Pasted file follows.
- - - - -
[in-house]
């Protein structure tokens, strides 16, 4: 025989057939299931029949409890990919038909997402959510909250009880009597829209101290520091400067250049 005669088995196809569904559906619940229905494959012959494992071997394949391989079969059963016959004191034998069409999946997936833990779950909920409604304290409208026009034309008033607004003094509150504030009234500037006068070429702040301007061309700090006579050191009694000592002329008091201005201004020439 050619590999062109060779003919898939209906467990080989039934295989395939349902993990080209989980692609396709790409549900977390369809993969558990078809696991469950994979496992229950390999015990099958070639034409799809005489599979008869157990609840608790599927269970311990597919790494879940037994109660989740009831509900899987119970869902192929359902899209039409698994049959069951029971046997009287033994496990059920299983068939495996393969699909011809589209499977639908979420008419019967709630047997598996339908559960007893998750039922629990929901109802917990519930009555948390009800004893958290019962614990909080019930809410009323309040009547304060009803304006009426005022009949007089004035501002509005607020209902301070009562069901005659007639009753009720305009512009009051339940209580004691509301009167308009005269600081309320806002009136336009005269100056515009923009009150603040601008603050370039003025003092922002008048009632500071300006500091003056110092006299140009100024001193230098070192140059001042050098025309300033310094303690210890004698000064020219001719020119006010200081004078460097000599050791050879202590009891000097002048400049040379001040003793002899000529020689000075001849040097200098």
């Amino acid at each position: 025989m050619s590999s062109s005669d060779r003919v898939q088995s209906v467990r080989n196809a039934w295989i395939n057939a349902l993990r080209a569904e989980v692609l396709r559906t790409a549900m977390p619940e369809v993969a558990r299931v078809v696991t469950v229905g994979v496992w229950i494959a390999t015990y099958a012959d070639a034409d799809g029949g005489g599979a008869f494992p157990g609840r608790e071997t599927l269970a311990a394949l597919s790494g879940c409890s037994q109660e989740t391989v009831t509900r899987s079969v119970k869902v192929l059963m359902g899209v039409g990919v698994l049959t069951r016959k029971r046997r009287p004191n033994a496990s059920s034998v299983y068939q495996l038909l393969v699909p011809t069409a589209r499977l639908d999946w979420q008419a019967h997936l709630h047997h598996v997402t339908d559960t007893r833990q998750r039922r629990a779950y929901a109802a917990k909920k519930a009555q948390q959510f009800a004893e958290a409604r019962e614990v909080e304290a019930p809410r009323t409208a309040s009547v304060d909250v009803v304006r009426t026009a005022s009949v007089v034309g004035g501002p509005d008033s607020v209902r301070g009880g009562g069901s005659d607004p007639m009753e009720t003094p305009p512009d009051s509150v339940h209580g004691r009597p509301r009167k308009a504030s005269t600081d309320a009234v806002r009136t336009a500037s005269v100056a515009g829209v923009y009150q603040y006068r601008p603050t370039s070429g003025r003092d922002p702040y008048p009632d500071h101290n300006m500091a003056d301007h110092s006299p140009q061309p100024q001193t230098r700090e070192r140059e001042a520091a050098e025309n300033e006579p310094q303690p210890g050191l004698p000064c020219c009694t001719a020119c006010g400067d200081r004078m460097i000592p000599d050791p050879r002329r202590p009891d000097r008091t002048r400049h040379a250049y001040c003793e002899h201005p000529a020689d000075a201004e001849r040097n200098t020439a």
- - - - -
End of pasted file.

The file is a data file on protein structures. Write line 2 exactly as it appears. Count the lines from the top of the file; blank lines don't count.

């Protein structure tokens, strides 16, 4: 025989057939299931029949409890990919038909997402959510909250009880009597829209101290520091400067250049 005669088995196809569904559906619940229905494959012959494992071997394949391989079969059963016959004191034998069409999946997936833990779950909920409604304290409208026009034309008033607004003094509150504030009234500037006068070429702040301007061309700090006579050191009694000592002329008091201005201004020439 050619590999062109060779003919898939209906467990080989039934295989395939349902993990080209989980692609396709790409549900977390369809993969558990078809696991469950994979496992229950390999015990099958070639034409799809005489599979008869157990609840608790599927269970311990597919790494879940037994109660989740009831509900899987119970869902192929359902899209039409698994049959069951029971046997009287033994496990059920299983068939495996393969699909011809589209499977639908979420008419019967709630047997598996339908559960007893998750039922629990929901109802917990519930009555948390009800004893958290019962614990909080019930809410009323309040009547304060009803304006009426005022009949007089004035501002509005607020209902301070009562069901005659007639009753009720305009512009009051339940209580004691509301009167308009005269600081309320806002009136336009005269100056515009923009009150603040601008603050370039003025003092922002008048009632500071300006500091003056110092006299140009100024001193230098070192140059001042050098025309300033310094303690210890004698000064020219001719020119006010200081004078460097000599050791050879202590009891000097002048400049040379001040003793002899000529020689000075001849040097200098």